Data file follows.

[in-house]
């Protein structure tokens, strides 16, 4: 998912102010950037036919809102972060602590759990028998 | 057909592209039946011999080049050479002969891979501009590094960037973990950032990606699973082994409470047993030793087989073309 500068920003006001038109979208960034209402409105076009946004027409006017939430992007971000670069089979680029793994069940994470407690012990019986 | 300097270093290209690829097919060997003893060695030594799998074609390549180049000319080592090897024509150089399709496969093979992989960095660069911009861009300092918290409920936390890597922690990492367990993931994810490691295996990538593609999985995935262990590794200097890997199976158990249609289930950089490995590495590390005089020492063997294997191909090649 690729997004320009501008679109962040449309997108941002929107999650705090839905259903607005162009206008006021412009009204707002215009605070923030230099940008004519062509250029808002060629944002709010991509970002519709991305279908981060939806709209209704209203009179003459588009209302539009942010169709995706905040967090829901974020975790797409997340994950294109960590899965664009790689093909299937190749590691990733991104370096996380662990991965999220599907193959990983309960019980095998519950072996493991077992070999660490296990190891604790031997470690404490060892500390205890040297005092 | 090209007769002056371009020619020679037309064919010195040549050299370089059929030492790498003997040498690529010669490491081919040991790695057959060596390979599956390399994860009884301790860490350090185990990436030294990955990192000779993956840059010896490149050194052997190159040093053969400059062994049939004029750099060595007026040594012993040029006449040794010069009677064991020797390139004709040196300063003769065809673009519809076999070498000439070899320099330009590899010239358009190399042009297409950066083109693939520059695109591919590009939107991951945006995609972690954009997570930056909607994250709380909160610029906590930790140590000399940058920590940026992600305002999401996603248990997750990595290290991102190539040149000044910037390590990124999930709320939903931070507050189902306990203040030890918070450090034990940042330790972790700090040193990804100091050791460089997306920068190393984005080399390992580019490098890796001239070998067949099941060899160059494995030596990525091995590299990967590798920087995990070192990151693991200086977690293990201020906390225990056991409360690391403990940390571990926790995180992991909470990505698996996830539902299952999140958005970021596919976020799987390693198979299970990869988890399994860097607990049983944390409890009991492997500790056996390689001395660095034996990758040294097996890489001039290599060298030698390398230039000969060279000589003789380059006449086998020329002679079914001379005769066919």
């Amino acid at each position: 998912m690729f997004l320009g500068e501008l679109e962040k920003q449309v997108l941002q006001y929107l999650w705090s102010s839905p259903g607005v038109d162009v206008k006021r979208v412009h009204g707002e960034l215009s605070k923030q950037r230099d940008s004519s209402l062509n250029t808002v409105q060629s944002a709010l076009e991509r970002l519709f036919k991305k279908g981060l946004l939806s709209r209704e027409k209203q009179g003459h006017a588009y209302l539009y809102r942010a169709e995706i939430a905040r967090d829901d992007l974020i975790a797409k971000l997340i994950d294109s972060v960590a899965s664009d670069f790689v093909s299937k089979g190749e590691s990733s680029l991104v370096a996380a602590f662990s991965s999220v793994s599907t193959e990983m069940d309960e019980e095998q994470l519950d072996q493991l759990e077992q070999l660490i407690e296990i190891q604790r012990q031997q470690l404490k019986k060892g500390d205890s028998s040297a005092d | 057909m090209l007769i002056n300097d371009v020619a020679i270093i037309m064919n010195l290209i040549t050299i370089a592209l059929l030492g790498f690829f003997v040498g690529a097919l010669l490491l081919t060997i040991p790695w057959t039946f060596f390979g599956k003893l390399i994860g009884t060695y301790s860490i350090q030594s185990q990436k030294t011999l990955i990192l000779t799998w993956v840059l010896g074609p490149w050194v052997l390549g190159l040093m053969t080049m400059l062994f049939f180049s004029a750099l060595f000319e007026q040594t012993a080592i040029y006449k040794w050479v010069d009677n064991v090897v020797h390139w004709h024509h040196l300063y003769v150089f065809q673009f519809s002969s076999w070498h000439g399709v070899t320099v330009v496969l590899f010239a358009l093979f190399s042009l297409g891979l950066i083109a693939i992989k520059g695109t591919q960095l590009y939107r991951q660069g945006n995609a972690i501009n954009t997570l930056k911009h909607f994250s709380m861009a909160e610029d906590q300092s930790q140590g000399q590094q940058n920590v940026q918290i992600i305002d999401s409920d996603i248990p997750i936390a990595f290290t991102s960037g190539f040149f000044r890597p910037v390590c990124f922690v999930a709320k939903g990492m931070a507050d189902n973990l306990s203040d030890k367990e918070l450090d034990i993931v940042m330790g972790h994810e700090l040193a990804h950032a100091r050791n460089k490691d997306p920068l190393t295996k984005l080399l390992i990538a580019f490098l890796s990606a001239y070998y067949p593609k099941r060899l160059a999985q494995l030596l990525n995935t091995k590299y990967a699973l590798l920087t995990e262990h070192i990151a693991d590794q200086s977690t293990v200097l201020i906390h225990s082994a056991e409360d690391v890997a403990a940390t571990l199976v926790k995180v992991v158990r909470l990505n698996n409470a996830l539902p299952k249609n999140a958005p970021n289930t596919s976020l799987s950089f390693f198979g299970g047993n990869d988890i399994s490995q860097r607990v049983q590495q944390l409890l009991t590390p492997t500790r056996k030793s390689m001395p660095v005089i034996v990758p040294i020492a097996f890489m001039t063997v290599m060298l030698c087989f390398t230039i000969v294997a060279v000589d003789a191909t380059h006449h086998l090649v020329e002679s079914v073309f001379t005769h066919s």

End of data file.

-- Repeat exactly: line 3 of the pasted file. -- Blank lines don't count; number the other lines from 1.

């Amino acid at each position: 998912m690729f997004l320009g500068e501008l679109e962040k920003q449309v997108l941002q006001y929107l999650w705090s102010s839905p259903g607005v038109d162009v206008k006021r979208v412009h009204g707002e960034l215009s605070k923030q950037r230099d940008s004519s209402l062509n250029t808002v409105q060629s944002a709010l076009e991509r970002l519709f036919k991305k279908g981060l946004l939806s709209r209704e027409k209203q009179g003459h006017a588009y209302l539009y809102r942010a169709e995706i939430a905040r967090d829901d992007l974020i975790a797409k971000l997340i994950d294109s972060v960590a899965s664009d670069f790689v093909s299937k089979g190749e590691s990733s680029l991104v370096a996380a602590f662990s991965s999220v793994s599907t193959e990983m069940d309960e019980e095998q994470l519950d072996q493991l759990e077992q070999l660490i407690e296990i190891q604790r012990q031997q470690l404490k019986k060892g500390d205890s028998s040297a005092d | 057909m090209l007769i002056n300097d371009v020619a020679i270093i037309m064919n010195l290209i040549t050299i370089a592209l059929l030492g790498f690829f003997v040498g690529a097919l010669l490491l081919t060997i040991p790695w057959t039946f060596f390979g599956k003893l390399i994860g009884t060695y301790s860490i350090q030594s185990q990436k030294t011999l990955i990192l000779t799998w993956v840059l010896g074609p490149w050194v052997l390549g190159l040093m053969t080049m400059l062994f049939f180049s004029a750099l060595f000319e007026q040594t012993a080592i040029y006449k040794w050479v010069d009677n064991v090897v020797h390139w004709h024509h040196l300063y003769v150089f065809q673009f519809s002969s076999w070498h000439g399709v070899t320099v330009v496969l590899f010239a358009l093979f190399s042009l297409g891979l950066i083109a693939i992989k520059g695109t591919q960095l590009y939107r991951q660069g945006n995609a972690i501009n954009t997570l930056k911009h909607f994250s709380m861009a909160e610029d906590q300092s930790q140590g000399q590094q940058n920590v940026q918290i992600i305002d999401s409920d996603i248990p997750i936390a990595f290290t991102s960037g190539f040149f000044r890597p910037v390590c990124f922690v999930a709320k939903g990492m931070a507050d189902n973990l306990s203040d030890k367990e918070l450090d034990i993931v940042m330790g972790h994810e700090l040193a990804h950032a100091r050791n460089k490691d997306p920068l190393t295996k984005l080399l390992i990538a580019f490098l890796s990606a001239y070998y067949p593609k099941r060899l160059a999985q494995l030596l990525n995935t091995k590299y990967a699973l590798l920087t995990e262990h070192i990151a693991d590794q200086s977690t293990v200097l201020i906390h225990s082994a056991e409360d690391v890997a403990a940390t571990l199976v926790k995180v992991v158990r909470l990505n698996n409470a996830l539902p299952k249609n999140a958005p970021n289930t596919s976020l799987s950089f390693f198979g299970g047993n990869d988890i399994s490995q860097r607990v049983q590495q944390l409890l009991t590390p492997t500790r056996k030793s390689m001395p660095v005089i034996v990758p040294i020492a097996f890489m001039t063997v290599m060298l030698c087989f390398t230039i000969v294997a060279v000589d003789a191909t380059h006449h086998l090649v020329e002679s079914v073309f001379t005769h066919s």